Review: Cappella Romana: Rakhmaninov Vigil

Review: Cappella Romana: Rachmaninov All Night Vigil. 

Of the times I have heard Cappella Romana do the Vigil, this was clearly the best balanced. The extra bass personnel made for a very enjoyable concert experience. Benedict Sheehan did a masterful job of piloting the choir through not just the Rachmaninov, but also several other pieces that provided a  context that gave the audience a taste of what was covered in a typical vigil. The intonation was wonderful. On Nynye Otpushchayesi the tenor solo was good if a bit nervous. The descending bass line at the end was helped by the services of Glenn Miller, the basso profundo who has become well associated with this work throughout the USA through his participation with many choirs. There was even a nice F1 at the end of Bogoroditse Dyevo. 

There was a tendency to not accent the strong syllable through much of the concert. This became most problematic with the singing of the small glorification (6 Psalms). If the choir accented SLA of “Slava” as much as Rachmaninov wrote for them to, it was lost in the acoustics of St. James Cathedral. The Bell effect that Rachmaninov composed was mostly limited to the sound of the various voices together creating the proper tones and overtones. 

On the Velichaniye (Magnificat) the sound of the men was very satisfyingly solid. The women had balance issues with the altos and 2nd sopranos overpowering the 1st sopranos. 

The Cappella Romana added many of the parts that would change from service to service to round out the concert and give a sense of context. They performed these hymns quite well.

It was overall a glorious concert with the voices accomplishing a feat of stamina and not sounding tired at the end. 

As an encore the Choir proformed Chesnokov’s Nye Otverzhi Menye with Glenn Miller singing the solo that he first premiered with the Illumni Men’s Chorale, singing the original ending the Chesnokov wrote.   Later, he won a Grammy with Conspirare with this piece. We were spoiled richly. 

Rakhmaninov Divine Liturgy

Dear Readers, Choral directors and Choir members,

I am posting this link for a couple of reasons. Of all recordings of the Rakhmaninov Divine Liturgy, this one has the best tempos that make sense in context of the Divine Service for which the music is set. Notice that the tempo of many pieces are a bit faster than one usually hears when an english speaking choir attempts this work. Notice also how the choir lets the strong accents of the words come through. Rakhmaninov did not have to write the accents in; they are in the text.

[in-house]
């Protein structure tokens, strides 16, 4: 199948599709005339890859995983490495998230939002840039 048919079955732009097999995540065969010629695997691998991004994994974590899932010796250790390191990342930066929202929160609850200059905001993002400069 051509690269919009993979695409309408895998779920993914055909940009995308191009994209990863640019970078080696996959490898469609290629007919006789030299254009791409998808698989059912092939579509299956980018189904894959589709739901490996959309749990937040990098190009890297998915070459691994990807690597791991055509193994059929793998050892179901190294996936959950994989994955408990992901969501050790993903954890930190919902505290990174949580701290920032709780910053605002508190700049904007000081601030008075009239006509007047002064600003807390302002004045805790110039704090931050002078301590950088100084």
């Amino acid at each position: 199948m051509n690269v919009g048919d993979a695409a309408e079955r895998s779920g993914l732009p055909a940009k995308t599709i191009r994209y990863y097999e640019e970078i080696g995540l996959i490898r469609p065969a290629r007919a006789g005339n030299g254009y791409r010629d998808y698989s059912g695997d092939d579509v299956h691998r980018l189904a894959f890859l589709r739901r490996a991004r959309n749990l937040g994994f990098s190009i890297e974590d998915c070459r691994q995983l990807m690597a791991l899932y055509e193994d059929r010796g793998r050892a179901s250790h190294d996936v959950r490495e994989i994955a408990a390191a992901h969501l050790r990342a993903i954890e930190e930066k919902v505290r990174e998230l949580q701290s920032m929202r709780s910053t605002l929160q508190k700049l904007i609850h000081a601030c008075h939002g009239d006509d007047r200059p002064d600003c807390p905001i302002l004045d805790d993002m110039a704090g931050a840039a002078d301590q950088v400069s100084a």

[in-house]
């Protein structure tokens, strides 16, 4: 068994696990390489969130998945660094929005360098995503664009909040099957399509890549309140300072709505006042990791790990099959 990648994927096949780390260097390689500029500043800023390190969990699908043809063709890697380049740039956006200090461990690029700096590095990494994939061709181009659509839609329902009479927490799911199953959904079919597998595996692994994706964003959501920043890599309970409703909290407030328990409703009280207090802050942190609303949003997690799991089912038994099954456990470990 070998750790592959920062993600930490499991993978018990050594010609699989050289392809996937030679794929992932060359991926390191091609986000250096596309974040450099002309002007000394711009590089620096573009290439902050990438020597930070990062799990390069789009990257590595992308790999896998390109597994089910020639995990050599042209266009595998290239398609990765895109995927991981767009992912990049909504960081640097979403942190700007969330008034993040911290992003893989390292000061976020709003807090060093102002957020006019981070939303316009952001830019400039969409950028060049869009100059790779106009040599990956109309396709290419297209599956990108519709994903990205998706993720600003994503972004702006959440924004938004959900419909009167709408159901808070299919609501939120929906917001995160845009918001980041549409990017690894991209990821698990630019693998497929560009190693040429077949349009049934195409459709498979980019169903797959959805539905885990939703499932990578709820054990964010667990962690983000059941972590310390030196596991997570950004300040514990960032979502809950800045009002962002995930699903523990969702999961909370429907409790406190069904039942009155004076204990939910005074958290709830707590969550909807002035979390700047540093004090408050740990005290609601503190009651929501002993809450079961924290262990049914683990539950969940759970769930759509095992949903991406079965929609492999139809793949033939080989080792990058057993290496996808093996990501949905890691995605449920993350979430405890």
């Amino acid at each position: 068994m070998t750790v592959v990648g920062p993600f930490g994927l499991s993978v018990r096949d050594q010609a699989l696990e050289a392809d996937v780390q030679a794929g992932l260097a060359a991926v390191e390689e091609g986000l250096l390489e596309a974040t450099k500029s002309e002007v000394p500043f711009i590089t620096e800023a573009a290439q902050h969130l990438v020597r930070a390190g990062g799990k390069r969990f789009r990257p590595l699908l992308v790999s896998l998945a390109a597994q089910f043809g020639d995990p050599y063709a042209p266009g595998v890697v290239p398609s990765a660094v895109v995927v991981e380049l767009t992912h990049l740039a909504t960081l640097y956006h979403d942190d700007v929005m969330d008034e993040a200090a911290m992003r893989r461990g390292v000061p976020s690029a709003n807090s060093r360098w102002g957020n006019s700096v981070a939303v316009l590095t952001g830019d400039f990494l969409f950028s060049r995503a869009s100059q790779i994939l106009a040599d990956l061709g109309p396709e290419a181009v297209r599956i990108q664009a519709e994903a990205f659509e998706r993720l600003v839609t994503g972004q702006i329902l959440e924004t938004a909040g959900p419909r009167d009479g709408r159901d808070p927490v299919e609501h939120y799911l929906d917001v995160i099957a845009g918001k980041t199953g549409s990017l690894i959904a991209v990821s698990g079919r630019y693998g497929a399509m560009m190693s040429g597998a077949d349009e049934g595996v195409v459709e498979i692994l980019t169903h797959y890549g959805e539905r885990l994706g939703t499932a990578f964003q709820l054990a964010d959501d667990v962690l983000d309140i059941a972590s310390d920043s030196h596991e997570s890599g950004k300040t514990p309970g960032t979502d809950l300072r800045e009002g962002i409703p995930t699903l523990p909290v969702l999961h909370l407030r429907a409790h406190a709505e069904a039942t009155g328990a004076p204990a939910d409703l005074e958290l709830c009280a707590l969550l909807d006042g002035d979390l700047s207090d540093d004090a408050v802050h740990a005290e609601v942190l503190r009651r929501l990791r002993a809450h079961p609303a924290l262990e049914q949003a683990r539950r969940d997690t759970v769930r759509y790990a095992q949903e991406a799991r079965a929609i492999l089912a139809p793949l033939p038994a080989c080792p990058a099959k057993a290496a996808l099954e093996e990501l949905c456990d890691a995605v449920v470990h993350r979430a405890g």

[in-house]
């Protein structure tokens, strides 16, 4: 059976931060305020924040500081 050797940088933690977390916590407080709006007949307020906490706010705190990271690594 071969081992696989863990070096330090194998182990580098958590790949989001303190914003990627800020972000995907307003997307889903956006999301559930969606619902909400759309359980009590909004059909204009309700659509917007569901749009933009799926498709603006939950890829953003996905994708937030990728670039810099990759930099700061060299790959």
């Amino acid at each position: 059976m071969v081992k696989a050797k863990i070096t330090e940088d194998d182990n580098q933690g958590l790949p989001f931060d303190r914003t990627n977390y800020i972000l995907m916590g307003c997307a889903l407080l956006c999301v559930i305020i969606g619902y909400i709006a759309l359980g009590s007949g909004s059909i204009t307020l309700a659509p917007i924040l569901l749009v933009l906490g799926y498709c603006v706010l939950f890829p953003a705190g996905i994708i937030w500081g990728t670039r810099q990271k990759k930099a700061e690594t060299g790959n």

The conductor is Olga Stupneva
The ensemble is “Rozhdyestvo”


Review of Seattle Choral Company singing Rachmaninov’s All-Night-Vigil

Review of the June 3rd 2011 performance of the All-Night-Vigil by the Seattle Choral Company

Before the Vigil, the SCC performed 4 pieces: Lumina Lina by Diaconescu, Eonia by Tavener, and two of the Drei Geistliche Gesänge (3 spiritual songs) by Schnittke. Starting with these was a brilliant programing move by the SCC Artistic Director in that it gave a lower intensity easing into the concert for both singers and audience. Of these pieces I must comment on the Lumina Lina. Mircea Diasconesu is a Romanian composer of Orthodox music. His setting of Lumina Lina, based both on the Romanian text and the Greek chant “Phos Hilaron” was one of the best settings of this ancient chant that I’ve heard. Thank you Freddie Coleman for bringing this to our attention. Something must also be said about the notes in the program which helped created a context of how the All-Night-Vigil is served as a worship service.

The All-Night-Vigil started with a wonderful and warm sound at mp. When the Choir got louder the treble voices tended to overpower the rest of the choir, there were some pitch problems in Psalm 103. These I attribute to “nerves”. Once the warmth of the Alto section singing the chant over the beautifully painted canvass of the men’s voices took over, the choir settled down for a good concert. It is obvious that the director worked a lot with balance, blend, and intonation in preparing the choir. In these aspects the choir excelled. What was missing in the Vespers section was the natural accents of the text. This is often a problem when a choir that is not used to Slavonic attempts the Vigil. I must give Kudos to the Octavists (the very low Basso Profundi) who performed well for most of the Vigil.